An internet blackout was imposed for 175 days and when it was restored it was in the form of the slow 2G network. But even this, along with other communications, such as the telephone, is subject to sudden and prolonged blackouts - nominally aimed at separatists, but in practice hampering or stopping the campaign to prevent Covid-19.
The Indian government has tried with some success to suppress local and foreign media reporting from inside Kashmir, but a special report by the Thomson Reuters Foundation from Srinagar, the largest city in Kashmir, reveals a health system damaged by the constant blackouts. "We were shocked that we had to work without the internet even for a week during the pandemic," said one Srinagar-based hospital doctor, speaking anonymously, adding that the government had told health professionals not to talk to the press.
Tracking and tracing of Covid-19 victims is made impossible in Kashmir by interrupted communications. A health department official, again speaking anonymously, said there was no way of finding and testing victims during the blackouts, explaining "it was impossible to trace the contacts of Covid-positive cases during those three days in early May as there was no way of reaching out to people". Paradoxically, Modi told everybody including Kashmiris to download a contact-tracing app on their phones as a prime means of identifying, testing and isolating those infected by the virus.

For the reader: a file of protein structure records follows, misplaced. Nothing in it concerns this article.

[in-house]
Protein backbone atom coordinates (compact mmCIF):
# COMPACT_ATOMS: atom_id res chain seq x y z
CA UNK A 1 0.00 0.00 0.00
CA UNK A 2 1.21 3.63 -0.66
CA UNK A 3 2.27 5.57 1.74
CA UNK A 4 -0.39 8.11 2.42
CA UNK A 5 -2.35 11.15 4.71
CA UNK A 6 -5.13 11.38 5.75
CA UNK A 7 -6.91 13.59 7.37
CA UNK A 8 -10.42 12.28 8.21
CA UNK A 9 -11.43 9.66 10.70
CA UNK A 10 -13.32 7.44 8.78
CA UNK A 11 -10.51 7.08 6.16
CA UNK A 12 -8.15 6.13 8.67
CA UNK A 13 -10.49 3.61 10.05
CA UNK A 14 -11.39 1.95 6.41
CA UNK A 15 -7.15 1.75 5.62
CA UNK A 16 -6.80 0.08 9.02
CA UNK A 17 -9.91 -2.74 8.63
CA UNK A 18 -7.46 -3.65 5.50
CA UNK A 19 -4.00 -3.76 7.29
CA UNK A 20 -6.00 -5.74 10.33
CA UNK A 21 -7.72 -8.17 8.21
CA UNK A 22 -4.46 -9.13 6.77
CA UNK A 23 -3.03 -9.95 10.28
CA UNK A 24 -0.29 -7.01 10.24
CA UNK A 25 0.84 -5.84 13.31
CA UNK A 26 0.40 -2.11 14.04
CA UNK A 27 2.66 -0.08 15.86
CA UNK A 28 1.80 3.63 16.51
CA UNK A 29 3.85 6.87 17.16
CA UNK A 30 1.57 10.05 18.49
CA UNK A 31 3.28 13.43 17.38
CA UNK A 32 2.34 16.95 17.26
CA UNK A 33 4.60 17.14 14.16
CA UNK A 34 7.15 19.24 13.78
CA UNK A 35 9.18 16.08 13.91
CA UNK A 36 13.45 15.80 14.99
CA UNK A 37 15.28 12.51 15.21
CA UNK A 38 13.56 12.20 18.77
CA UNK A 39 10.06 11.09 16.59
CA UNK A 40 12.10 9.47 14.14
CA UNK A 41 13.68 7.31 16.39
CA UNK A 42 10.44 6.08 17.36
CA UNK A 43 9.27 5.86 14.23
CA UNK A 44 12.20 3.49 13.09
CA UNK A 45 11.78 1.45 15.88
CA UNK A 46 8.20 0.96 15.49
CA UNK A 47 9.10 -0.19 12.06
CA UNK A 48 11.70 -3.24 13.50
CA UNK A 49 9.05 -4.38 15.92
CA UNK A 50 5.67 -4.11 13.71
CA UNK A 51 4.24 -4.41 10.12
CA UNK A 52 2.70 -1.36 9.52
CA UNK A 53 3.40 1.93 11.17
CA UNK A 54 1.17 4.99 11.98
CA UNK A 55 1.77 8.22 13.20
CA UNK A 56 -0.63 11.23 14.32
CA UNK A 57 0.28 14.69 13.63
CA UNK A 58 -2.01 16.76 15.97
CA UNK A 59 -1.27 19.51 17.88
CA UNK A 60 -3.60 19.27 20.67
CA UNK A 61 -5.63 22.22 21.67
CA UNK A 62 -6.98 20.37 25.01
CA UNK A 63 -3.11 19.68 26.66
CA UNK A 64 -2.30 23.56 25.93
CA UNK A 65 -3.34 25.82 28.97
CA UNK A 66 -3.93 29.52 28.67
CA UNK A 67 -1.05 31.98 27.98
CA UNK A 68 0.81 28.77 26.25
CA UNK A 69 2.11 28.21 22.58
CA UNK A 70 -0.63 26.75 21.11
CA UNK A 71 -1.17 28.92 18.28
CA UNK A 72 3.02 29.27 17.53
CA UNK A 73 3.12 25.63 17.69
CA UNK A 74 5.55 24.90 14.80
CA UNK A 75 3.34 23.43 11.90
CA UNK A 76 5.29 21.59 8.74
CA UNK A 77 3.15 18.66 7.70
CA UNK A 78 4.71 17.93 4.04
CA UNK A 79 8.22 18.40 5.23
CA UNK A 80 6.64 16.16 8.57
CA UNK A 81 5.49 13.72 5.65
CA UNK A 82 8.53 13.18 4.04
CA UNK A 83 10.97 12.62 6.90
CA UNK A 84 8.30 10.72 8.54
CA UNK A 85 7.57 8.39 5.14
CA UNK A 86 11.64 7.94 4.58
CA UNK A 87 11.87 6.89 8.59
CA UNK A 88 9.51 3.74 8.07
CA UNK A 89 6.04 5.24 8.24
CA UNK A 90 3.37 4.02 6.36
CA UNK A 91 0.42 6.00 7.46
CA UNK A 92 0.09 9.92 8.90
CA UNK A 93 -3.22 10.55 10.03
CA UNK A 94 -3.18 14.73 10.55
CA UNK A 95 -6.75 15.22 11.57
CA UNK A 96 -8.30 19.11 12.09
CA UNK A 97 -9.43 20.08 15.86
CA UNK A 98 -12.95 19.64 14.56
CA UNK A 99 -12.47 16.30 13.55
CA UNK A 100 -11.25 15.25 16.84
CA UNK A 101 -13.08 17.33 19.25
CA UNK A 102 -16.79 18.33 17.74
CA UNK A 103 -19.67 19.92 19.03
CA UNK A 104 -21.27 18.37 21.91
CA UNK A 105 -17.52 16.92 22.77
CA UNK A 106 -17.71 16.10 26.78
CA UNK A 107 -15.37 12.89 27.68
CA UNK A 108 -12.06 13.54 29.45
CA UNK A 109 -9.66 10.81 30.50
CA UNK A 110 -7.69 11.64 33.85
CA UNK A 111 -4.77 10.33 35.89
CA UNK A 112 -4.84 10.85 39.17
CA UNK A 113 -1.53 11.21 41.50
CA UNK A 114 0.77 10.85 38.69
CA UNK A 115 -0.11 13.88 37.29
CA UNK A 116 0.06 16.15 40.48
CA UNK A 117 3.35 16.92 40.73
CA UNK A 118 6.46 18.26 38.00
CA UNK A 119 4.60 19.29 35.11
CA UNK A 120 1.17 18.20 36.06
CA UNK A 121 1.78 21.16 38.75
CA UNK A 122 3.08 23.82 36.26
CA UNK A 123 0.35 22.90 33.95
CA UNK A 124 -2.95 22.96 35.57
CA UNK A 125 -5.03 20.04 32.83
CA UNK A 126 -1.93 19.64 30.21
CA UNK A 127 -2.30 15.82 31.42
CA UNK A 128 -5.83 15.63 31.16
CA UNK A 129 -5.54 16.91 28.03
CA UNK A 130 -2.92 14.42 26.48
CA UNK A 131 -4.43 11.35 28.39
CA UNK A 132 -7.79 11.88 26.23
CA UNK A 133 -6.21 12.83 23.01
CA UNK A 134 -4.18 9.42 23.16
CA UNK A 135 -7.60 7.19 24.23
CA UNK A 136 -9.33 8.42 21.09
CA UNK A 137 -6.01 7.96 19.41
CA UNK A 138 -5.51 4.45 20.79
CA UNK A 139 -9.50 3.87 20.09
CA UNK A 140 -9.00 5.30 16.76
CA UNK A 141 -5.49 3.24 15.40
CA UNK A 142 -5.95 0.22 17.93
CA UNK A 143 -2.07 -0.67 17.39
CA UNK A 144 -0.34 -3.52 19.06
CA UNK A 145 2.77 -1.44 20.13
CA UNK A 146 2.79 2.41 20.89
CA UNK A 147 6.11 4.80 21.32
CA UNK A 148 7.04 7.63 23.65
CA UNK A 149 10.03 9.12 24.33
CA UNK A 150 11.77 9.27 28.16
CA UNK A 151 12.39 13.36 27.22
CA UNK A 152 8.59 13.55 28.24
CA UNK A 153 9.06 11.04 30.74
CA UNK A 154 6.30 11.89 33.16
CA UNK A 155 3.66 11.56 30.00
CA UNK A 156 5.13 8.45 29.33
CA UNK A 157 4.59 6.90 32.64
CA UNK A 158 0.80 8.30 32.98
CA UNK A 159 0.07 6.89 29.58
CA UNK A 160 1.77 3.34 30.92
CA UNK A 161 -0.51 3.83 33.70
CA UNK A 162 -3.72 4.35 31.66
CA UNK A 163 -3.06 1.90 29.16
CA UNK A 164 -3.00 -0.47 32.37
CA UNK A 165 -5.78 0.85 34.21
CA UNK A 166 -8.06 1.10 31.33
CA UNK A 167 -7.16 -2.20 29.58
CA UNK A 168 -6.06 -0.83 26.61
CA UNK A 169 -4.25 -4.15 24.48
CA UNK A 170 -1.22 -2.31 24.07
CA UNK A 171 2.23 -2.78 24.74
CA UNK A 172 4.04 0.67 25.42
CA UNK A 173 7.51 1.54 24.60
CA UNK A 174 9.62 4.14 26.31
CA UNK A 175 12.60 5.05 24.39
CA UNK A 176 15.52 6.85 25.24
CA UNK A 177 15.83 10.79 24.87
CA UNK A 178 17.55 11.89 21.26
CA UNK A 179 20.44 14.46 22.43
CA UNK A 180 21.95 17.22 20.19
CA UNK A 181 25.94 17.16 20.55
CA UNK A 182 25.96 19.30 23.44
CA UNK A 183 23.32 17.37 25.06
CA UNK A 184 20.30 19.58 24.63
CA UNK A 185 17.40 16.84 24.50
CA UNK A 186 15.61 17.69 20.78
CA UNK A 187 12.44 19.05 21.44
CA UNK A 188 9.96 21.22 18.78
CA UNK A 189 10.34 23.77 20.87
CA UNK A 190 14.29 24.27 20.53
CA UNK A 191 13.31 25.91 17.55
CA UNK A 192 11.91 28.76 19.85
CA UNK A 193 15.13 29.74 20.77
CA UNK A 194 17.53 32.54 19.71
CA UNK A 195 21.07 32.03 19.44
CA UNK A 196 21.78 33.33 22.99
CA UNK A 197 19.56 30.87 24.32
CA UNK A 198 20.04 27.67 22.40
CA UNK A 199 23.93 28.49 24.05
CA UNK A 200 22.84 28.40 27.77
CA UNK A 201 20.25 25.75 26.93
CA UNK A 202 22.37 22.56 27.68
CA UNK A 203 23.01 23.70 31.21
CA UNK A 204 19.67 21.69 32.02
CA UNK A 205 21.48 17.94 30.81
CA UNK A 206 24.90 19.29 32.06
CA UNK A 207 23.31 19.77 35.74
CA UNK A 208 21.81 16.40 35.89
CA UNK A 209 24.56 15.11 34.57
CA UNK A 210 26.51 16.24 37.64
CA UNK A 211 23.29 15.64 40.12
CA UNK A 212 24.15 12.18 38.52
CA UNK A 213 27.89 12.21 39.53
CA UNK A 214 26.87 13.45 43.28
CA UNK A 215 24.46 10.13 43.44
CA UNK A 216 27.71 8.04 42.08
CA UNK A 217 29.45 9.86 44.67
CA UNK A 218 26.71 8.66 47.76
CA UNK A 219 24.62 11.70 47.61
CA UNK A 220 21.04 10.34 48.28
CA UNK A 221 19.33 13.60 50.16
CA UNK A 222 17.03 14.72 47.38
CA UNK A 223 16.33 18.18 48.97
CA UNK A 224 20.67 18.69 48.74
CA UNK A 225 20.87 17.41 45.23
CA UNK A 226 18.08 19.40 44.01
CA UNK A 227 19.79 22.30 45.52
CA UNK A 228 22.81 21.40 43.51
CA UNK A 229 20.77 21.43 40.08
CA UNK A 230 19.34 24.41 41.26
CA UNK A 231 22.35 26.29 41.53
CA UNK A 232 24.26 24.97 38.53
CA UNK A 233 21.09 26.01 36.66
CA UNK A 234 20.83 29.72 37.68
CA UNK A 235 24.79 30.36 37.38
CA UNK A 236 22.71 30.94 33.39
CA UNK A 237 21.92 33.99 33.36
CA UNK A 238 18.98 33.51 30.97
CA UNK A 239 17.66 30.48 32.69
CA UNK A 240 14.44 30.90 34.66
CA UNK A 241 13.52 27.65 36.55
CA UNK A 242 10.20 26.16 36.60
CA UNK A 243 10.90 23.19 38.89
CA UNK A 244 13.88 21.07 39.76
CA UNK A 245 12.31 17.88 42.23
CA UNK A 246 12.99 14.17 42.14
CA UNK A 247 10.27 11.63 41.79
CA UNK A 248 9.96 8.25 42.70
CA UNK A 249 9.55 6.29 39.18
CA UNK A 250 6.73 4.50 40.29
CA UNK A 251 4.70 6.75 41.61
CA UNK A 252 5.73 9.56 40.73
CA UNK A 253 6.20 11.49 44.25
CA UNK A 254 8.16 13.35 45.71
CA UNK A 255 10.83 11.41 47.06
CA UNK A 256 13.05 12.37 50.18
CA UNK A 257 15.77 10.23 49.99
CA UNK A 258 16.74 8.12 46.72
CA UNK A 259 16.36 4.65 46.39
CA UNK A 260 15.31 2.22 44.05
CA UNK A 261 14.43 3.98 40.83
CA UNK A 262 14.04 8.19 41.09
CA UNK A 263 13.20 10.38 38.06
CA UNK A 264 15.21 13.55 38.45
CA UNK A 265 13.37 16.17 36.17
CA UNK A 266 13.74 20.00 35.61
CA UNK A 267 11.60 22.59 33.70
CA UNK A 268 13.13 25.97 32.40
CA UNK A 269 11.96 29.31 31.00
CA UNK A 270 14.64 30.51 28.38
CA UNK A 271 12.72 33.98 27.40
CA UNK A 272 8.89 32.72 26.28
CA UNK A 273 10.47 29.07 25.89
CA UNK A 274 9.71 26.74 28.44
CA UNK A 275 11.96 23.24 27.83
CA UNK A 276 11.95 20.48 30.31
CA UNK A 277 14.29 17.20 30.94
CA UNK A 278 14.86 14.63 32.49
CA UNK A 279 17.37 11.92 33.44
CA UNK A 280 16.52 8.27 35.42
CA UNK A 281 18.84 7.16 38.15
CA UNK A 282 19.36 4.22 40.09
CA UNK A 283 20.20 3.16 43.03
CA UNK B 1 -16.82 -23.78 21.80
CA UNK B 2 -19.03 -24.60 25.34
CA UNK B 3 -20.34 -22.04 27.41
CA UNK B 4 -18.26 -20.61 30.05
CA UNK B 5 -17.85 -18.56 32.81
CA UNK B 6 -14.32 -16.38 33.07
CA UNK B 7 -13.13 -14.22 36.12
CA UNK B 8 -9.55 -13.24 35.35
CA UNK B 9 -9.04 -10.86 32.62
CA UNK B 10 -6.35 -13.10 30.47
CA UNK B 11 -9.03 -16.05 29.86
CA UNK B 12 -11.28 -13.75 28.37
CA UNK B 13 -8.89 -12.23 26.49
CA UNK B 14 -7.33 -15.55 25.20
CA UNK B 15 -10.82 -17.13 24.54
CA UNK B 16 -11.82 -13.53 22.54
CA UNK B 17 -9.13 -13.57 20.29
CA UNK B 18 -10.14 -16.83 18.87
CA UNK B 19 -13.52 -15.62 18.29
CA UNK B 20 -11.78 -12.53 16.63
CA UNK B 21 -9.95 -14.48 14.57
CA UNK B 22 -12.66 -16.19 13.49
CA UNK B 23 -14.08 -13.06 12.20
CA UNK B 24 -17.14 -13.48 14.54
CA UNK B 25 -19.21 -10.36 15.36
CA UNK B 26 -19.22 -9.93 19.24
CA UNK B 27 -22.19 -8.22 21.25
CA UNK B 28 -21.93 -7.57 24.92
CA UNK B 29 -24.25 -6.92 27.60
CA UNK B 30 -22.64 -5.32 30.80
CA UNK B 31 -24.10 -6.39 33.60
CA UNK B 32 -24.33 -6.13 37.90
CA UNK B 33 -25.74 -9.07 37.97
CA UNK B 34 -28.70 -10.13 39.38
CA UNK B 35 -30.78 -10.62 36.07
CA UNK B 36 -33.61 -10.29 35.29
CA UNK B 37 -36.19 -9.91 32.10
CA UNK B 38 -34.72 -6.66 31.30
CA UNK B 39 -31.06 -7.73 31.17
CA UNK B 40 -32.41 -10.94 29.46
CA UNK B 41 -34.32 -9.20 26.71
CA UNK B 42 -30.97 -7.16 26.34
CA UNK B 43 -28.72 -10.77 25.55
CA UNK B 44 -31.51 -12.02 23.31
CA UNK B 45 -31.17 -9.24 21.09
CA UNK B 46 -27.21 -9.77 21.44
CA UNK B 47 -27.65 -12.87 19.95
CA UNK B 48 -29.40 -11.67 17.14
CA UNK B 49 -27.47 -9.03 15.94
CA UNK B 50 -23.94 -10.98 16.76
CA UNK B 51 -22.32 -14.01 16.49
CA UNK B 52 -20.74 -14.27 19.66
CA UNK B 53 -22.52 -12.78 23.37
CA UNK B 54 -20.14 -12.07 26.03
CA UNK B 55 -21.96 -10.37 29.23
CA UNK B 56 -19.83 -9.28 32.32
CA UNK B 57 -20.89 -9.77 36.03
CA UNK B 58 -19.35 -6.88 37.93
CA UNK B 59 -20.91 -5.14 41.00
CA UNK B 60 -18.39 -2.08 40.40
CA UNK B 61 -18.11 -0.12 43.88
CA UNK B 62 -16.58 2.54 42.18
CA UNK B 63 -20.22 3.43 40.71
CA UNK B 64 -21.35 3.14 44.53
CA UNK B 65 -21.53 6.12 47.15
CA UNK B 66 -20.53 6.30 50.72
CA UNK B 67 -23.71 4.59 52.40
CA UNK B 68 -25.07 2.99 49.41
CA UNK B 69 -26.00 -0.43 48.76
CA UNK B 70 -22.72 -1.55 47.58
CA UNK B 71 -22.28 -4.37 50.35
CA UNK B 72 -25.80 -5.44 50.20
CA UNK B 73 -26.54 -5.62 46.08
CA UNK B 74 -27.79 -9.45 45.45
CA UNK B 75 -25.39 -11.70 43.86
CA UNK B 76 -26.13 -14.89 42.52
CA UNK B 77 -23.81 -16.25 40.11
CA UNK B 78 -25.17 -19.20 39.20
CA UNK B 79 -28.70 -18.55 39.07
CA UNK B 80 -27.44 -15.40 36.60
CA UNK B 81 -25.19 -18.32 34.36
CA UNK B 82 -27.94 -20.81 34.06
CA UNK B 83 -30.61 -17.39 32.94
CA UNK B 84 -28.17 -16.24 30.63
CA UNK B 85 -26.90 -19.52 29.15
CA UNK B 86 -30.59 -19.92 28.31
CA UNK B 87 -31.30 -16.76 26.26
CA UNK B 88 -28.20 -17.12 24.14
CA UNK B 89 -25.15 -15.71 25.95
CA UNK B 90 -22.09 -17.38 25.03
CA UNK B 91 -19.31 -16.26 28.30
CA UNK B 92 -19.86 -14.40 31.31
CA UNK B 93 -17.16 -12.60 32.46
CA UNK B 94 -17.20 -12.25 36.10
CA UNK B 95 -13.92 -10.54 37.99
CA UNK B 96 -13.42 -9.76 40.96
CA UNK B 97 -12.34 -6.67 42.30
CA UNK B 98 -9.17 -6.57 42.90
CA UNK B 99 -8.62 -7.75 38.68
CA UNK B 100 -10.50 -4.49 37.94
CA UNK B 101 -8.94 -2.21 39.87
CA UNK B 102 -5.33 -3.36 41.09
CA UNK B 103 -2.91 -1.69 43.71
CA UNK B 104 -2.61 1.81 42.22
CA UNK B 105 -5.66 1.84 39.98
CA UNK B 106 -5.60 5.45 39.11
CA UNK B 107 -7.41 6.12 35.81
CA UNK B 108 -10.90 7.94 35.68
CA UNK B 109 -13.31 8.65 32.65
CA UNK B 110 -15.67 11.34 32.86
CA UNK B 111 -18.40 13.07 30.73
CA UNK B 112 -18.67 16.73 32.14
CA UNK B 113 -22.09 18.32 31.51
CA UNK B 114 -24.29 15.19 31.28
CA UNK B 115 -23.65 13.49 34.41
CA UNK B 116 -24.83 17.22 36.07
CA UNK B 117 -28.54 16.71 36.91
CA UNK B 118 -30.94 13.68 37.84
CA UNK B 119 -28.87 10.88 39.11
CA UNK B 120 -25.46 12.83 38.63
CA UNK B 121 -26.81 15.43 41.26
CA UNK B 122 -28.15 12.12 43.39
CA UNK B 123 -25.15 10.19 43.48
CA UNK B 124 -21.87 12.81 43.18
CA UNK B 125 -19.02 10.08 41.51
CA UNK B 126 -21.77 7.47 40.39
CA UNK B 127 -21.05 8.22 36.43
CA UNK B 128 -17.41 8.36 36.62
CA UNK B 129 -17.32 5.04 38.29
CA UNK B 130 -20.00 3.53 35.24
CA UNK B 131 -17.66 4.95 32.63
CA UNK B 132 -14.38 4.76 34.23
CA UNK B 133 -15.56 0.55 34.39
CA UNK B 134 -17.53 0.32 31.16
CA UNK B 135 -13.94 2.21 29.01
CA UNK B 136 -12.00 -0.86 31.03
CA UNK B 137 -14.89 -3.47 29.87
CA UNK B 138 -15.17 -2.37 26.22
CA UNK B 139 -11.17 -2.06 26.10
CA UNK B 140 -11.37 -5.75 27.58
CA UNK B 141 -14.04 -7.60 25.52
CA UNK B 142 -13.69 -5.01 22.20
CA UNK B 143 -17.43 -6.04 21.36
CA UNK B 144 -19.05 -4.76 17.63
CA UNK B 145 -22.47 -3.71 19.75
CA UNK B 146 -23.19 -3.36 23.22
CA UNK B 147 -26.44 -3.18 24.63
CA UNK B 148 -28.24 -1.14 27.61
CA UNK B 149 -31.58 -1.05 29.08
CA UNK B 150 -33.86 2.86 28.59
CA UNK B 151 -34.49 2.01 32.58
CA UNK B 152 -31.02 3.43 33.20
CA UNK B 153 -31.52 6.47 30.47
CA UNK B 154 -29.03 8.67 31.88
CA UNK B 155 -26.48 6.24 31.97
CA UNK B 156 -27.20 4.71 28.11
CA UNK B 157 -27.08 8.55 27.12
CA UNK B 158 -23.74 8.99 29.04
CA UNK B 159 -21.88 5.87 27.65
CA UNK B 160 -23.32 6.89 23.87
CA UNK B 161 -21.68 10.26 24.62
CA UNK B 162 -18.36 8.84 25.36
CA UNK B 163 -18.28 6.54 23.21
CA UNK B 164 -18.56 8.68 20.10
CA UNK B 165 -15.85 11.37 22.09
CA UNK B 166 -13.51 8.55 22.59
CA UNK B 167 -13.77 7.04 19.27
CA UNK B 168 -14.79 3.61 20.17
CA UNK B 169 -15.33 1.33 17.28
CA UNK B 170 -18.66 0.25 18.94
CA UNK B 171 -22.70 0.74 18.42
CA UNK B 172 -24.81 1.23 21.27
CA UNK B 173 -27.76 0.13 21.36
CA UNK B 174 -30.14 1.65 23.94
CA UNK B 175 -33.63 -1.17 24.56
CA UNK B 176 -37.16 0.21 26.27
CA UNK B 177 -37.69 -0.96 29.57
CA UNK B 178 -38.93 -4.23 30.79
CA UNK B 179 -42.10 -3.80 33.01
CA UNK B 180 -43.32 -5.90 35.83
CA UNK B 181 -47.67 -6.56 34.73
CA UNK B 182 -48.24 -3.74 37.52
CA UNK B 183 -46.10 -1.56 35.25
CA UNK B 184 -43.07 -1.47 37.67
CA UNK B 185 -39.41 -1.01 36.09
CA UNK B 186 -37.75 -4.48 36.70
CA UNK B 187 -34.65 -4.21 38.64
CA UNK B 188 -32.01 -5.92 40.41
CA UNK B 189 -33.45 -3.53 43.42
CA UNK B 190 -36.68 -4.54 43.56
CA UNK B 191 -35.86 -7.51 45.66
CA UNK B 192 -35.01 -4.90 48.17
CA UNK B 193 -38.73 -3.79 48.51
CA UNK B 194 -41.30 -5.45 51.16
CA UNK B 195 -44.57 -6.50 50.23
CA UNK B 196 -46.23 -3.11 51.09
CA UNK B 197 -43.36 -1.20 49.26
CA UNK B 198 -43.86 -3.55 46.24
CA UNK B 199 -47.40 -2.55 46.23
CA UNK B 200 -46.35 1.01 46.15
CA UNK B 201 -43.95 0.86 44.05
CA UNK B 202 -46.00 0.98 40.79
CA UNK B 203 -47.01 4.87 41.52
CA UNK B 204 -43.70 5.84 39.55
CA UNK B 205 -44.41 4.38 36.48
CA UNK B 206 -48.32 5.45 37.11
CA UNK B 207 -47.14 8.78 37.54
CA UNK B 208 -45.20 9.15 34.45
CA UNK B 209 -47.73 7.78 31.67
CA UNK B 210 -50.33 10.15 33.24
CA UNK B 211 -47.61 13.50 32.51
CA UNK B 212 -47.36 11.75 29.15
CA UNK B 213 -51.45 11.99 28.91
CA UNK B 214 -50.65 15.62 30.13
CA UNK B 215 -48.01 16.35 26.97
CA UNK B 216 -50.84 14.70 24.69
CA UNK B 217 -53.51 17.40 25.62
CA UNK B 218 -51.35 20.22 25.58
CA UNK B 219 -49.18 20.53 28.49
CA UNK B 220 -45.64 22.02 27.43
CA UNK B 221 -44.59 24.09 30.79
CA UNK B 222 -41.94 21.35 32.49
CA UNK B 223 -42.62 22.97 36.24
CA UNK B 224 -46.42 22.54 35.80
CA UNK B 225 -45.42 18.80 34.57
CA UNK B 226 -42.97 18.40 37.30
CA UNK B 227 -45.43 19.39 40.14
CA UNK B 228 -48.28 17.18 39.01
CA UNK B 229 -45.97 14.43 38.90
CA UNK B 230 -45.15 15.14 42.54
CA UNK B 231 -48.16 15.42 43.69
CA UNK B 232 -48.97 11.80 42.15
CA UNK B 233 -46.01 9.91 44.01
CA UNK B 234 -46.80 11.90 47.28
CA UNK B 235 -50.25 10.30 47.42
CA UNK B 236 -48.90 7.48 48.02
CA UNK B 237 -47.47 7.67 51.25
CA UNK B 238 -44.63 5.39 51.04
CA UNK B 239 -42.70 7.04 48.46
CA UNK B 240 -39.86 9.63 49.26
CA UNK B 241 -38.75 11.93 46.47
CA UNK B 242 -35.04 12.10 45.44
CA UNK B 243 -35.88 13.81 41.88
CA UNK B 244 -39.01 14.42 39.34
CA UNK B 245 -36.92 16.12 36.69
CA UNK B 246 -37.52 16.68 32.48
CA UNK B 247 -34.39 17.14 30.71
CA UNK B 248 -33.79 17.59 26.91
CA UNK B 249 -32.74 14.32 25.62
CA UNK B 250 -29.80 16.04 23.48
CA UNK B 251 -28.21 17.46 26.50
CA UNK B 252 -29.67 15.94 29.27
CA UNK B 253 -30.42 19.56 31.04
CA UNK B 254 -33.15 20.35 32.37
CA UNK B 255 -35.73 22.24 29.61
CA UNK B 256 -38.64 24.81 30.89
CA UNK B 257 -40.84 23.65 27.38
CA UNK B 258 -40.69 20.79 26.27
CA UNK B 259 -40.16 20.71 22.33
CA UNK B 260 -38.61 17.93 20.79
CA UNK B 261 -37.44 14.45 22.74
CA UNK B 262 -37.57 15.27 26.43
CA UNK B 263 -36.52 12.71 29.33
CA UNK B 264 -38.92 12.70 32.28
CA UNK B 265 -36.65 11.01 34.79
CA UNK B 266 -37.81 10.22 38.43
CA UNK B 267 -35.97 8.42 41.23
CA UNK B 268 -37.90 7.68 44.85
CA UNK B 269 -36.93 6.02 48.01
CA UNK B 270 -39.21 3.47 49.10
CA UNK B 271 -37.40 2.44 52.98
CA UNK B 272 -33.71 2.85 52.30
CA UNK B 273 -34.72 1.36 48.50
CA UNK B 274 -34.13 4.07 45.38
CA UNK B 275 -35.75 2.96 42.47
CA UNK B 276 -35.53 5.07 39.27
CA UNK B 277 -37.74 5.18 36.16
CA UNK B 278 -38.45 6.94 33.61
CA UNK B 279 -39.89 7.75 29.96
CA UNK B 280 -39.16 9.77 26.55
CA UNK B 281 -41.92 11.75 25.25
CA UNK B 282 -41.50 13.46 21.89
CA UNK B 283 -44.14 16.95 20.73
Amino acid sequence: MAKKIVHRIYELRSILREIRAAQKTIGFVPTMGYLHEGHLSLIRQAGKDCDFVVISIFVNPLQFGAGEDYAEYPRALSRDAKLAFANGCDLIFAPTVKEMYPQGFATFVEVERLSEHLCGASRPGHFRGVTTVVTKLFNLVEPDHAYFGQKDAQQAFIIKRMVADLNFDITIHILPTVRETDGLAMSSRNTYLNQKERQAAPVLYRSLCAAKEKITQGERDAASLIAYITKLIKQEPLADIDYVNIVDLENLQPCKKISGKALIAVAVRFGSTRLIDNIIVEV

Journalists in Kashmir who report about the extent to which draconian security measures have hobbled efforts to suppress the epidemic find themselves accused of glorifying "anti-nationalist activities" and causing "fear or alarm in the minds of the public".
Autocratic governments everywhere are becoming more autocratic and repressive regimes more repressive. They believe that they can get away with it: frightened peoples are looking to their governments to save them in this time of peril, and do not want to discover that they are ruled by incompetent people determined to serve their own interests and stay in power.
But not all the news is bad. The zeal with which governments from Budapest to Delhi and Grozny to Ankara are pursuing the humblest blogger or smallest newspaper shows that they feel fragile and are afraid. Great disasters shine a bright light on the incompetence and greed of the powers-that-be, exposing them for what they are. No wonder they see independent journalists as dangerous foes, "non-humans" to be silenced wherever possible.